How Many Times Can You Consolidate Student Loans?

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Student loans can typically be consolidated once. But if you have older loans or borrowed new debt since consolidating, you may be able to do it a second time.

There are a handful of times where student loans can be consolidated twice.

  • FFEL Consolidation Loans - can be bundled with other federal student loans into a new loan with a single payment but can also be the only loan in a new Federal Direct Consolidation Loan application.
  • Direct Consolidation Loans - must be combined with another FFEL, Perkins, or Direct Loan before adding it to another federal student loan consolidation.
  • Private student loans - can be paired with other federal and private student loans and added to a new private loan consolidation. You can also refinance a private student loan multiple times with different lenders to get a lower interest rate or remove a cosigner.

Borrowers with spousal consolidation loans aren't eligible to consolidate a second time with the federal government — even to take advantage of Public Service Loan Forgiveness.

Ahead, learn when you can consolidate student loans more than once.

Consolidating federal student loans more than once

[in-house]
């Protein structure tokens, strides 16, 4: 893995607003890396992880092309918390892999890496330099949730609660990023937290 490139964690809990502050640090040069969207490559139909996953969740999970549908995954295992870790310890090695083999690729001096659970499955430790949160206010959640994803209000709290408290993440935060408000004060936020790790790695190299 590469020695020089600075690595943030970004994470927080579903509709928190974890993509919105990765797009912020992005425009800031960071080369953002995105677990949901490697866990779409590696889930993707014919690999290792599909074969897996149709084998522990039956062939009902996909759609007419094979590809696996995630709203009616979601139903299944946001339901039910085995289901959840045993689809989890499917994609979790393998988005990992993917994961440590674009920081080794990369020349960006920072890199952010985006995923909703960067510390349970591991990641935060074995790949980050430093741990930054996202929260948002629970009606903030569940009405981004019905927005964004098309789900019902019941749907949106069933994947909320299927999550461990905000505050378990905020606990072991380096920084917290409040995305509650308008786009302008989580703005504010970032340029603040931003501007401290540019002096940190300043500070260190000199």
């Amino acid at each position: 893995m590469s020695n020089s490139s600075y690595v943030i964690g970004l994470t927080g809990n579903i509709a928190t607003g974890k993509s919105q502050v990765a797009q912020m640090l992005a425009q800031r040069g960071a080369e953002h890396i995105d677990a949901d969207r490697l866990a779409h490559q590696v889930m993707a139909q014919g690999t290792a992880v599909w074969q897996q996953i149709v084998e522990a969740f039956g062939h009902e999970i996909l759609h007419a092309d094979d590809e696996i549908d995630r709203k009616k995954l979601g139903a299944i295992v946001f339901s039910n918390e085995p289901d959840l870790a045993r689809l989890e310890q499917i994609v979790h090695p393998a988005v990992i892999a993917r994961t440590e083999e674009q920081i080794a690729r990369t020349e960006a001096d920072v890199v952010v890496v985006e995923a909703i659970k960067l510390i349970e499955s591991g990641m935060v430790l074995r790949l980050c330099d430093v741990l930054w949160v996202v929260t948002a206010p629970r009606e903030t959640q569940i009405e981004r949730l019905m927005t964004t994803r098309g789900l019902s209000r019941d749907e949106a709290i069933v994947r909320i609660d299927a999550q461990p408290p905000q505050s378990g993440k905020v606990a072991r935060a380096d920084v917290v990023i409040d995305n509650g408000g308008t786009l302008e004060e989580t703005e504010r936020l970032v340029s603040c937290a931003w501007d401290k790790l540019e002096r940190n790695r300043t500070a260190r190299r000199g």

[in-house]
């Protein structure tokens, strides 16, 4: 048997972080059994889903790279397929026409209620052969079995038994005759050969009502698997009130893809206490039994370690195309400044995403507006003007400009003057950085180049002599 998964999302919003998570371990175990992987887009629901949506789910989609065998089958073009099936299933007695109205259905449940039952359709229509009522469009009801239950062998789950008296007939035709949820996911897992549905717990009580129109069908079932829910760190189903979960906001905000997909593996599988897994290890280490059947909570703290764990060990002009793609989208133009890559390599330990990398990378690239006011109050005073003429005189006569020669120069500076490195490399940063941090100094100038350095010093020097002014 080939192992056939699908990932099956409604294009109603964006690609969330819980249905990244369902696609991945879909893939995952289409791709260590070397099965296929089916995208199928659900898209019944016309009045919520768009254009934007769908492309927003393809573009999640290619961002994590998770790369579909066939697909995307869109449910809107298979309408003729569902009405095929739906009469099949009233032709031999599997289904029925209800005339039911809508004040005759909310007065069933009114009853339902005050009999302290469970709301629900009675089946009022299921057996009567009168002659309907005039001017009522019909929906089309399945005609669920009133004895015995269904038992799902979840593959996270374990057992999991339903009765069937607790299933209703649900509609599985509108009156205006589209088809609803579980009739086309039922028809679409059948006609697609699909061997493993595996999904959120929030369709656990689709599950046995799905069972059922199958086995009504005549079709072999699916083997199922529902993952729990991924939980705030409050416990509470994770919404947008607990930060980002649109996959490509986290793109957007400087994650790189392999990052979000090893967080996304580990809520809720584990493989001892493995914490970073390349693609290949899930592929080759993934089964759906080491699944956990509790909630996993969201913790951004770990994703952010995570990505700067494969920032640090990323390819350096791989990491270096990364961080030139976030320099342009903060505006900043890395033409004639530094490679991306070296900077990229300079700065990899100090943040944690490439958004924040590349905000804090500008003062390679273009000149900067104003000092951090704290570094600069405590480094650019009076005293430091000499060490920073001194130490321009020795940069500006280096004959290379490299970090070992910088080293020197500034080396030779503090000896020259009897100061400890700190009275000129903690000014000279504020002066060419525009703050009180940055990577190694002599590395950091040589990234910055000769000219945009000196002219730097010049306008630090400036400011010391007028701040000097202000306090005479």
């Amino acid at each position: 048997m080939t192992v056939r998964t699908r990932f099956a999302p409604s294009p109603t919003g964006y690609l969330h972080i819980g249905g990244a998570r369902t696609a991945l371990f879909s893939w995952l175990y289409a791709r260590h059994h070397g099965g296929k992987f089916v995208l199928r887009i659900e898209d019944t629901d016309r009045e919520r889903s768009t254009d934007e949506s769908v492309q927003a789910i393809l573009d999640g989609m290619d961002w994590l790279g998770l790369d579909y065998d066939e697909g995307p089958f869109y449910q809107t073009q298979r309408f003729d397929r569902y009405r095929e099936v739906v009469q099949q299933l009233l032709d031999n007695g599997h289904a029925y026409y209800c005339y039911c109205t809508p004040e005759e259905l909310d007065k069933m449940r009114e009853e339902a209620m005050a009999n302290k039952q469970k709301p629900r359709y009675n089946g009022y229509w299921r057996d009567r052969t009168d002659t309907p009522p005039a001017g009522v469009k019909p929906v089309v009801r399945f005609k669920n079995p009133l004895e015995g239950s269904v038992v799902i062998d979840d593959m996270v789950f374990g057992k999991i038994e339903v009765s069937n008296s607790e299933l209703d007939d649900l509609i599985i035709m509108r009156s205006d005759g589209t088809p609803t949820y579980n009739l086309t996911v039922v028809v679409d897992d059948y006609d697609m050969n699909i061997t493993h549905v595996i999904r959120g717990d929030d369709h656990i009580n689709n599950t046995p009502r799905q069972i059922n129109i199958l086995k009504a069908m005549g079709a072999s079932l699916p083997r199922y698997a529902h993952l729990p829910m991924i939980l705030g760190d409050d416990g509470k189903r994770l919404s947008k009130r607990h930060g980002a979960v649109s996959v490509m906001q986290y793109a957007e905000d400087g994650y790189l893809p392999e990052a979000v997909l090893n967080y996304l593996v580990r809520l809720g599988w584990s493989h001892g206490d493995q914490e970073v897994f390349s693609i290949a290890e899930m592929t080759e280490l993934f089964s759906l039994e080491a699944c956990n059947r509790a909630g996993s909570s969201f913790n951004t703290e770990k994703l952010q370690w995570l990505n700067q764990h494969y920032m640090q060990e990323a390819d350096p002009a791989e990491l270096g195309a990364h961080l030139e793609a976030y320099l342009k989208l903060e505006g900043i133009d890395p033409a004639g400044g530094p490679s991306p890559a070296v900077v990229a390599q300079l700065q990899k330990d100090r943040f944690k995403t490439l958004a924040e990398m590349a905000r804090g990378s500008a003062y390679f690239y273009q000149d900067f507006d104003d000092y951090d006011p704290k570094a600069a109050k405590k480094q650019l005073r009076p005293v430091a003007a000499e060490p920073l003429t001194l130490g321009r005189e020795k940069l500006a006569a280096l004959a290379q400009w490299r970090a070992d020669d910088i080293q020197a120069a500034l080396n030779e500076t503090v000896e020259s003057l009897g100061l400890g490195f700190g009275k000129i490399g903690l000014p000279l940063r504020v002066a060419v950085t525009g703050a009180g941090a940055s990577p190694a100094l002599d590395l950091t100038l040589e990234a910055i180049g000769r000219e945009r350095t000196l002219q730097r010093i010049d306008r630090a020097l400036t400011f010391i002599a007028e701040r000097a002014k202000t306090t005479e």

The U.S. Department of Education allows you to consolidate student loans more than once if:

  • You have another federal student loan to include with the consolidation loan.
  • You have a consolidation loan made under the Federal Family Education Loan (FFELP) Program.

Consolidating a second time allows you to escape student loan default, qualify for different student loan forgiveness options, and make a single payment. But it won't lower your interest rate. Your new interest rate will be based on the weighted average of the rates of the loans you consolidate.

Check out the income-driven repayment plans if you can't consolidate again but want a lower payment. Contact your student loan servicer and review your repayment options, including forbearance, if necessary.

You can apply for a new Direct Consolidation Loan for free on the Federal Student Aid website, studentaid.gov.

Learn More: IDR Loan Forgiveness

Refinancing private student loans more than once

The consolidation process for private student loans is called refinancing. You can refinance federal and private student loans with a private lender to get a lower fixed interest rate or better loan terms.

There's no limit to the number of times you can refinance student loans.

Savvy student loan borrowers refinance more than once to take advantage of competitive variable interest rate loans. So long as you qualify, you can keep refinancing to get the best terms to repay your student loan debt.

Eligibility for student loan refinancing varies by lender, but you'll typically need:

  • A blemish-free credit report.
  • A credit score in the high 600s.
  • Enough income to cover living expenses and the student loan payments.

If you don't qualify on your own, consider refinancing with a cosigner. But before you do, make sure you understand the requirements for a cosigner release.

Do note, refinancing federal loans with a private lender causes them to lose protections and access to loan forgiveness programs.